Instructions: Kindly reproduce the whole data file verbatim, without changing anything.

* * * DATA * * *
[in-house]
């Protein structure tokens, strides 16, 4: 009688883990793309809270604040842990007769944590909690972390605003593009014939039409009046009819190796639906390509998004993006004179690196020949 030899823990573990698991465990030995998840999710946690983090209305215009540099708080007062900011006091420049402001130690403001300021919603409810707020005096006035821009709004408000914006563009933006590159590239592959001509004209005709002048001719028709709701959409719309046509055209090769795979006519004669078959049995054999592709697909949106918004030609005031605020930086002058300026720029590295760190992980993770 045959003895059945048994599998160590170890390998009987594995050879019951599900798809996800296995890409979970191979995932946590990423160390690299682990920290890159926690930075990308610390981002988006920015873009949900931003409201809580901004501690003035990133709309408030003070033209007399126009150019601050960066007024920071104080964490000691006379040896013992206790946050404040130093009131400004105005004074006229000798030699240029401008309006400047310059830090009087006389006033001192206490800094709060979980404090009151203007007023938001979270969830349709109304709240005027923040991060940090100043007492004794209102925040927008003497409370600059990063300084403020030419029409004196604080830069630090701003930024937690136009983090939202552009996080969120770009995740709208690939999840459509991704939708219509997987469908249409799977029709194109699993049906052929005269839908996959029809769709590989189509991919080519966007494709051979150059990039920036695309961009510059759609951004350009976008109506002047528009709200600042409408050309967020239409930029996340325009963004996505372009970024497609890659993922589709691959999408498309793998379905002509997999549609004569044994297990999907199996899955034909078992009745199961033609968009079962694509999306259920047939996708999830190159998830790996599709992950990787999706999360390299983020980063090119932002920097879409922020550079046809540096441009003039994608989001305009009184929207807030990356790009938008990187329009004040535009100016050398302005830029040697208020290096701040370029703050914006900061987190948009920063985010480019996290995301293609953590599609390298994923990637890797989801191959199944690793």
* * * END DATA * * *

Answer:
[in-house]
């Protein structure tokens, strides 16, 4: 009688883990793309809270604040842990007769944590909690972390605003593009014939039409009046009819190796639906390509998004993006004179690196020949 030899823990573990698991465990030995998840999710946690983090209305215009540099708080007062900011006091420049402001130690403001300021919603409810707020005096006035821009709004408000914006563009933006590159590239592959001509004209005709002048001719028709709701959409719309046509055209090769795979006519004669078959049995054999592709697909949106918004030609005031605020930086002058300026720029590295760190992980993770 045959003895059945048994599998160590170890390998009987594995050879019951599900798809996800296995890409979970191979995932946590990423160390690299682990920290890159926690930075990308610390981002988006920015873009949900931003409201809580901004501690003035990133709309408030003070033209007399126009150019601050960066007024920071104080964490000691006379040896013992206790946050404040130093009131400004105005004074006229000798030699240029401008309006400047310059830090009087006389006033001192206490800094709060979980404090009151203007007023938001979270969830349709109304709240005027923040991060940090100043007492004794209102925040927008003497409370600059990063300084403020030419029409004196604080830069630090701003930024937690136009983090939202552009996080969120770009995740709208690939999840459509991704939708219509997987469908249409799977029709194109699993049906052929005269839908996959029809769709590989189509991919080519966007494709051979150059990039920036695309961009510059759609951004350009976008109506002047528009709200600042409408050309967020239409930029996340325009963004996505372009970024497609890659993922589709691959999408498309793998379905002509997999549609004569044994297990999907199996899955034909078992009745199961033609968009079962694509999306259920047939996708999830190159998830790996599709992950990787999706999360390299983020980063090119932002920097879409922020550079046809540096441009003039994608989001305009009184929207807030990356790009938008990187329009004040535009100016050398302005830029040697208020290096701040370029703050914006900061987190948009920063985010480019996290995301293609953590599609390298994923990637890797989801191959199944690793």